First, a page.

Kids love fireworks, and Canada Day always promises a spectacular show. While you're watching them explode, your kids might be wondering how they work. Here's a simple explanation you can teach them.
A firework consists of three parts: the shell, the explosive and the "stars," which are the colourful little pellets you see in the sky when the firework explodes.
The standard type of shell used in fireworks is the aerial shell. It's usually spherical or cylindrical in shape, and it holds the explosive material – gunpowder.
Gunpowder is made up of sulfur, charcoal and potassium nitrate. All of these components react with each other to create an explosion when heat is applied.
In order to get the shell up high enough in the sky, it has to be lifted somehow. Usually the shell is mounted on a tube, and another sample of gunpowder is lit at the other end. This rockets the firework into the sky, where it explodes and lights up the star pellets.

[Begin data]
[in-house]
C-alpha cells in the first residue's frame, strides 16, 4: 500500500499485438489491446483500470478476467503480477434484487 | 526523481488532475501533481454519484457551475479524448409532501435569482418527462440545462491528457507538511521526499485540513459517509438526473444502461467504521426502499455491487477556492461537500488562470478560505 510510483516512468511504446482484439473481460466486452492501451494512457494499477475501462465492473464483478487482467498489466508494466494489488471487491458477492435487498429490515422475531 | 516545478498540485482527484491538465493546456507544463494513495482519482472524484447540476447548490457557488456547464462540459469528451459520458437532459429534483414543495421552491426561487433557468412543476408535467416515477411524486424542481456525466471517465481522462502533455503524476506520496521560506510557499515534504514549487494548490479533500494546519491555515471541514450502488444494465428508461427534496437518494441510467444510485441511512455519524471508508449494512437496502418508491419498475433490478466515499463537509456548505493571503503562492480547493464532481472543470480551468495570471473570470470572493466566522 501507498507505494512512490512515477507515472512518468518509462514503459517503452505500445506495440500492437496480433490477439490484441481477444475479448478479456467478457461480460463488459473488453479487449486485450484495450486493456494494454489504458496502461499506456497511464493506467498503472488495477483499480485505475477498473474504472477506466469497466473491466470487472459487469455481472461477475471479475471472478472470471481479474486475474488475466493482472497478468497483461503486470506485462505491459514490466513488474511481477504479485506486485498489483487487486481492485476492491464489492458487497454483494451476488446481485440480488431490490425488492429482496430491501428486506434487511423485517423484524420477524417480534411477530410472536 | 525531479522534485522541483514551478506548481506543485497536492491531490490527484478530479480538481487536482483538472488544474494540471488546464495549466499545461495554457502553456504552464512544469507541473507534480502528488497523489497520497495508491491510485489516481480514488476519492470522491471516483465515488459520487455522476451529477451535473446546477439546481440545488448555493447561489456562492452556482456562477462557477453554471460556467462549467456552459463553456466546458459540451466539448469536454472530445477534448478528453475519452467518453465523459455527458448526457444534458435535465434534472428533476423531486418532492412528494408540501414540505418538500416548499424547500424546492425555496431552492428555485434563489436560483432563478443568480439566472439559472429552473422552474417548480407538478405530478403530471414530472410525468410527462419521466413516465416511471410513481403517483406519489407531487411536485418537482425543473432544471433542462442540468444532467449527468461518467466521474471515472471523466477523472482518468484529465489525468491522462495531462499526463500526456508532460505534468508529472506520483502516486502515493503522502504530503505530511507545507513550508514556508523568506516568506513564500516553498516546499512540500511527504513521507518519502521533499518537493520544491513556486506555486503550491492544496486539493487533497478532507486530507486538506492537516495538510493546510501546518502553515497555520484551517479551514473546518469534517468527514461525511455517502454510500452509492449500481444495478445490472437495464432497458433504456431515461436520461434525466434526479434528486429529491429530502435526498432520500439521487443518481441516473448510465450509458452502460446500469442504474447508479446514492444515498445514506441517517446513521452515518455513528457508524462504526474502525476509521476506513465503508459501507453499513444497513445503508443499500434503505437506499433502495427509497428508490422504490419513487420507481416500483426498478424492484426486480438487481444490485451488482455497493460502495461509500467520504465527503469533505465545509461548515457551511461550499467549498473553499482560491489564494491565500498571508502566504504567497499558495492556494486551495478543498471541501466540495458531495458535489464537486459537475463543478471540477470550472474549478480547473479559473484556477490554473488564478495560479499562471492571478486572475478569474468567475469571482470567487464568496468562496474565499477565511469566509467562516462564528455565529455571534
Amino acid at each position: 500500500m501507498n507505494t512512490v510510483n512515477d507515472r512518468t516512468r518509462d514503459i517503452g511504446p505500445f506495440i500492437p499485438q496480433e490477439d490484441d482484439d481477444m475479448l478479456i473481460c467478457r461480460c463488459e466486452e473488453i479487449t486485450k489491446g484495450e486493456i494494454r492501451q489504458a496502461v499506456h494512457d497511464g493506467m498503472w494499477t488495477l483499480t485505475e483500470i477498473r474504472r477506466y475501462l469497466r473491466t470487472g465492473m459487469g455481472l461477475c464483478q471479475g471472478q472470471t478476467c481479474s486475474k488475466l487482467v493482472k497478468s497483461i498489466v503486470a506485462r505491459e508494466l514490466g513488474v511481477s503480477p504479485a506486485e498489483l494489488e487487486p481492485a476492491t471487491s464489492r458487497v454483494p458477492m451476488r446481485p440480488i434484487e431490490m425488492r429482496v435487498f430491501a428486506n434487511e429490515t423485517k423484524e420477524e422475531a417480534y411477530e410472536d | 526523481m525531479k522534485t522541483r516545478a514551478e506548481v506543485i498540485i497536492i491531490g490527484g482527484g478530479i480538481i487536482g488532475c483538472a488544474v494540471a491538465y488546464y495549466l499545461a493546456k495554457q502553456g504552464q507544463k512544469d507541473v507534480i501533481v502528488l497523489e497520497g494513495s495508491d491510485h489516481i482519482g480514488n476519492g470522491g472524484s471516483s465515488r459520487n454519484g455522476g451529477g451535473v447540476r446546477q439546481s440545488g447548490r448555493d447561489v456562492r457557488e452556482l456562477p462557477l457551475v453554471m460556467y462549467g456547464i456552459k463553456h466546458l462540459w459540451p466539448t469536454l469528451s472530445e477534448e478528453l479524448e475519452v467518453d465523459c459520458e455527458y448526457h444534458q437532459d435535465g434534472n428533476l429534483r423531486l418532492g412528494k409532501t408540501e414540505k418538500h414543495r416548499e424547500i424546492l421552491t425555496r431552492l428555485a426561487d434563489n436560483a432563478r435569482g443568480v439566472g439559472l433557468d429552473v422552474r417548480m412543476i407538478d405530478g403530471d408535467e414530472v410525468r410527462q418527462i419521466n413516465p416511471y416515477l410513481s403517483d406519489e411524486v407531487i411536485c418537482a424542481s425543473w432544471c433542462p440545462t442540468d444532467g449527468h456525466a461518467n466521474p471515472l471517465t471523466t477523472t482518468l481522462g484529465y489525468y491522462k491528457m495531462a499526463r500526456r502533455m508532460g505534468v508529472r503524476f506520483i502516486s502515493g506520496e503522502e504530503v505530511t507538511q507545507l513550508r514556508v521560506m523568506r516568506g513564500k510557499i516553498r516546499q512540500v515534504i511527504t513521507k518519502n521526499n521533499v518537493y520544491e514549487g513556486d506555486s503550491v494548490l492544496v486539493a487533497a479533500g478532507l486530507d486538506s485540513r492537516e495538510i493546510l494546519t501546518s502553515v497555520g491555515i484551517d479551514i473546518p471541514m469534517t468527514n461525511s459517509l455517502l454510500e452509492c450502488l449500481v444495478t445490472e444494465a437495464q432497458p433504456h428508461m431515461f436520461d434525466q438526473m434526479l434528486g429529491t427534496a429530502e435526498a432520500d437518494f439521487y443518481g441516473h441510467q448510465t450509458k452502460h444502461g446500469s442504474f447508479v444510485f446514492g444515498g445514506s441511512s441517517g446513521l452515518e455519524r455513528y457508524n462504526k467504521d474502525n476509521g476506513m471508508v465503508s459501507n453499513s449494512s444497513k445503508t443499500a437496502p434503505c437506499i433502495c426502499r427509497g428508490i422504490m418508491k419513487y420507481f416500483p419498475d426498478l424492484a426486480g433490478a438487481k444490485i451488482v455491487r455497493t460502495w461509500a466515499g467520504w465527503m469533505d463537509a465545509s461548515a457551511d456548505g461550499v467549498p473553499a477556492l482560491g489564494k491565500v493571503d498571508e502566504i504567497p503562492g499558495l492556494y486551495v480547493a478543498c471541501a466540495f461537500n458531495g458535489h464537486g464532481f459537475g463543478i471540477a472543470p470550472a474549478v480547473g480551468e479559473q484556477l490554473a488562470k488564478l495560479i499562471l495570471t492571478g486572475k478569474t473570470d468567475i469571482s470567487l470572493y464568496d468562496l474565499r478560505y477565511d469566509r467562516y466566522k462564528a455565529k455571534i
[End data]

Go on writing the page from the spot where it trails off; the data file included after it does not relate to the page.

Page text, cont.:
But how can you get different colours? Different chemicals will create different coloured fireworks.
- Red: strontium
- Green: barium
- Yellow: sodium
- Blue: copper
- Orange: calcium
Fireworks have different shapes as well. In order to get the desired shape, the star pellets have to be positioned a certain way inside the shell. That way, when the firework explodes, the pellets will shoot out in the pattern that they were packed.
Here are some fun and safe fireworks activities you and your kids can do this Canada Day.